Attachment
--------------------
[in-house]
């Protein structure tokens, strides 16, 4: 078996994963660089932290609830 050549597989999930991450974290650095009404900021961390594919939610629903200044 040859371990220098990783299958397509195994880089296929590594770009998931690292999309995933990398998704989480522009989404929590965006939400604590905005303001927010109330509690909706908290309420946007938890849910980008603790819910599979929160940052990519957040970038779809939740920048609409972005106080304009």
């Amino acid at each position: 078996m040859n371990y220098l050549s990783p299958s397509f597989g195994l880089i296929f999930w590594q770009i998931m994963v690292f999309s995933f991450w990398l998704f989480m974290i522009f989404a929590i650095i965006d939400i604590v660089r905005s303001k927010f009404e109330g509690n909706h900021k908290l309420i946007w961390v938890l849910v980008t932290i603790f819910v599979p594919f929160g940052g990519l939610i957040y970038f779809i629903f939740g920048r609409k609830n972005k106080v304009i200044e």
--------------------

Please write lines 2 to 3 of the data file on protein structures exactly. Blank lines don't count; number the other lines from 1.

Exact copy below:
């Protein structure tokens, strides 16, 4: 078996994963660089932290609830 050549597989999930991450974290650095009404900021961390594919939610629903200044 040859371990220098990783299958397509195994880089296929590594770009998931690292999309995933990398998704989480522009989404929590965006939400604590905005303001927010109330509690909706908290309420946007938890849910980008603790819910599979929160940052990519957040970038779809939740920048609409972005106080304009």
């Amino acid at each position: 078996m040859n371990y220098l050549s990783p299958s397509f597989g195994l880089i296929f999930w590594q770009i998931m994963v690292f999309s995933f991450w990398l998704f989480m974290i522009f989404a929590i650095i965006d939400i604590v660089r905005s303001k927010f009404e109330g509690n909706h900021k908290l309420i946007w961390v938890l849910v980008t932290i603790f819910v599979p594919f929160g940052g990519l939610i957040y970038f779809i629903f939740g920048r609409k609830n972005k106080v304009i200044e």